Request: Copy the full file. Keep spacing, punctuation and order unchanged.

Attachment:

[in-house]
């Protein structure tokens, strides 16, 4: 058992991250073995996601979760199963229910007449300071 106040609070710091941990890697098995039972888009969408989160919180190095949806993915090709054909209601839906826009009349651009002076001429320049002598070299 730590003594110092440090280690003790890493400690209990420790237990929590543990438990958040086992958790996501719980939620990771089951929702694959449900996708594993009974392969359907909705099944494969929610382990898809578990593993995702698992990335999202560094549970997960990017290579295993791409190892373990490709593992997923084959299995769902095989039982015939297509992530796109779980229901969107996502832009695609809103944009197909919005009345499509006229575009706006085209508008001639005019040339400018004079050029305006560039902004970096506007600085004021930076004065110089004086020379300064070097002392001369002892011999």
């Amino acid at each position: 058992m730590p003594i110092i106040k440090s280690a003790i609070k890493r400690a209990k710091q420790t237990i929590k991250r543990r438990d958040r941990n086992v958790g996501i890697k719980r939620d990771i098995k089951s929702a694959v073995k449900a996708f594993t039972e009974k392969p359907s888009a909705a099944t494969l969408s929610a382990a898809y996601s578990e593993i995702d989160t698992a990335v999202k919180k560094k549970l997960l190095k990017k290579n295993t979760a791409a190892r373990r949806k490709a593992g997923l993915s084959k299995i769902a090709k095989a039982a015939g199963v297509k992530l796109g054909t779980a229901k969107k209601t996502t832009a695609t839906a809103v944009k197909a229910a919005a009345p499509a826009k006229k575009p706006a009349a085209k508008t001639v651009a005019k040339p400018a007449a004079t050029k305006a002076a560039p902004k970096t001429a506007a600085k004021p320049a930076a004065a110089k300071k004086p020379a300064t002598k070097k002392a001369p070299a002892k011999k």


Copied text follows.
[in-house]
């Protein structure tokens, strides 16, 4: 058992991250073995996601979760199963229910007449300071 106040609070710091941990890697098995039972888009969408989160919180190095949806993915090709054909209601839906826009009349651009002076001429320049002598070299 730590003594110092440090280690003790890493400690209990420790237990929590543990438990958040086992958790996501719980939620990771089951929702694959449900996708594993009974392969359907909705099944494969929610382990898809578990593993995702698992990335999202560094549970997960990017290579295993791409190892373990490709593992997923084959299995769902095989039982015939297509992530796109779980229901969107996502832009695609809103944009197909919005009345499509006229575009706006085209508008001639005019040339400018004079050029305006560039902004970096506007600085004021930076004065110089004086020379300064070097002392001369002892011999």
């Amino acid at each position: 058992m730590p003594i110092i106040k440090s280690a003790i609070k890493r400690a209990k710091q420790t237990i929590k991250r543990r438990d958040r941990n086992v958790g996501i890697k719980r939620d990771i098995k089951s929702a694959v073995k449900a996708f594993t039972e009974k392969p359907s888009a909705a099944t494969l969408s929610a382990a898809y996601s578990e593993i995702d989160t698992a990335v999202k919180k560094k549970l997960l190095k990017k290579n295993t979760a791409a190892r373990r949806k490709a593992g997923l993915s084959k299995i769902a090709k095989a039982a015939g199963v297509k992530l796109g054909t779980a229901k969107k209601t996502t832009a695609t839906a809103v944009k197909a229910a919005a009345p499509a826009k006229k575009p706006a009349a085209k508008t001639v651009a005019k040339p400018a007449a004079t050029k305006a002076a560039p902004k970096t001429a506007a600085k004021p320049a930076a004065a110089k300071k004086p020379a300064t002598k070097k002392a001369p070299a002892k011999k």